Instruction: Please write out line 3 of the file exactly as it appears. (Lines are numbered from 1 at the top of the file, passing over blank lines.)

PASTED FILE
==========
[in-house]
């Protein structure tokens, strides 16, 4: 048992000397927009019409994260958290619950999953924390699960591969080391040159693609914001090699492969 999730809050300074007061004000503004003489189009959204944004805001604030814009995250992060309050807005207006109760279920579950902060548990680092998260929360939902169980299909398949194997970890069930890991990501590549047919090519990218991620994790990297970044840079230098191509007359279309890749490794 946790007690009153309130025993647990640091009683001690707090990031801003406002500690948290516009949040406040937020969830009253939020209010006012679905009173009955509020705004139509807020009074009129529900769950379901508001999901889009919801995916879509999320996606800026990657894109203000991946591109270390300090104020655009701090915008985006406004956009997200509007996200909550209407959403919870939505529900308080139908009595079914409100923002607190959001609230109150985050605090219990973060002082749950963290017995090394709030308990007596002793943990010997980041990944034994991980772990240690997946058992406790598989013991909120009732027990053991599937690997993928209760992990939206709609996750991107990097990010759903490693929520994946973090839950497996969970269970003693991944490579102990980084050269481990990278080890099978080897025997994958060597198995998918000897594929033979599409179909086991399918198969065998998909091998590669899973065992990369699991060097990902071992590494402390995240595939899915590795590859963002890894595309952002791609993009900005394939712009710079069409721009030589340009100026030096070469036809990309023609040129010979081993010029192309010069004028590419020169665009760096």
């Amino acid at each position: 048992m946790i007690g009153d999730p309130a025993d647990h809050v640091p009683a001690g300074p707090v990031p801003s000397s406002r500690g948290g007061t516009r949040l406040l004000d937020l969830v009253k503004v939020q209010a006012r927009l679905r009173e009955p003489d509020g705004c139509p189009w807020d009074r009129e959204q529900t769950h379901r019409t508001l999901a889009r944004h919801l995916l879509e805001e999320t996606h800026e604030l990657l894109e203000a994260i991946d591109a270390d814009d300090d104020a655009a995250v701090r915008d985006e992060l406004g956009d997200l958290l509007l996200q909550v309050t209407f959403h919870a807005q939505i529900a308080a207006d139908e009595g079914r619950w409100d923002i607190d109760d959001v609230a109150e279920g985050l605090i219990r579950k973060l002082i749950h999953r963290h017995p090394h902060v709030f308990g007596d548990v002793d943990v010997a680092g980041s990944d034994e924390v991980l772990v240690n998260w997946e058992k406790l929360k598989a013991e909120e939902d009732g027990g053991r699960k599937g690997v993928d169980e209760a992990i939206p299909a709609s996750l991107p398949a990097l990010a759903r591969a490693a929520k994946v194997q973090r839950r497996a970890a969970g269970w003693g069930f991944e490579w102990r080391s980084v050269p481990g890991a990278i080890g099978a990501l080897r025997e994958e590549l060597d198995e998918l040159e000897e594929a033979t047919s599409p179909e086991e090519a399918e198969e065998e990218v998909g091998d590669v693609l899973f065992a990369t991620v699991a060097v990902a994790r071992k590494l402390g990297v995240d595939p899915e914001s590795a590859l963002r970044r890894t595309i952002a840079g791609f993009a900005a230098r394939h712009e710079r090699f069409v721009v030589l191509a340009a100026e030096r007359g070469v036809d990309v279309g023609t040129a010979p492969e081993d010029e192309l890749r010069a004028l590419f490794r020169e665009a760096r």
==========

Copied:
């Amino acid at each position: 048992m946790i007690g009153d999730p309130a025993d647990h809050v640091p009683a001690g300074p707090v990031p801003s000397s406002r500690g948290g007061t516009r949040l406040l004000d937020l969830v009253k503004v939020q209010a006012r927009l679905r009173e009955p003489d509020g705004c139509p189009w807020d009074r009129e959204q529900t769950h379901r019409t508001l999901a889009r944004h919801l995916l879509e805001e999320t996606h800026e604030l990657l894109e203000a994260i991946d591109a270390d814009d300090d104020a655009a995250v701090r915008d985006e992060l406004g956009d997200l958290l509007l996200q909550v309050t209407f959403h919870a807005q939505i529900a308080a207006d139908e009595g079914r619950w409100d923002i607190d109760d959001v609230a109150e279920g985050l605090i219990r579950k973060l002082i749950h999953r963290h017995p090394h902060v709030f308990g007596d548990v002793d943990v010997a680092g980041s990944d034994e924390v991980l772990v240690n998260w997946e058992k406790l929360k598989a013991e909120e939902d009732g027990g053991r699960k599937g690997v993928d169980e209760a992990i939206p299909a709609s996750l991107p398949a990097l990010a759903r591969a490693a929520k994946v194997q973090r839950r497996a970890a969970g269970w003693g069930f991944e490579w102990r080391s980084v050269p481990g890991a990278i080890g099978a990501l080897r025997e994958e590549l060597d198995e998918l040159e000897e594929a033979t047919s599409p179909e086991e090519a399918e198969e065998e990218v998909g091998d590669v693609l899973f065992a990369t991620v699991a060097v990902a994790r071992k590494l402390g990297v995240d595939p899915e914001s590795a590859l963002r970044r890894t595309i952002a840079g791609f993009a900005a230098r394939h712009e710079r090699f069409v721009v030589l191509a340009a100026e030096r007359g070469v036809d990309v279309g023609t040129a010979p492969e081993d010029e192309l890749r010069a004028l590419f490794r020169e665009a760096r």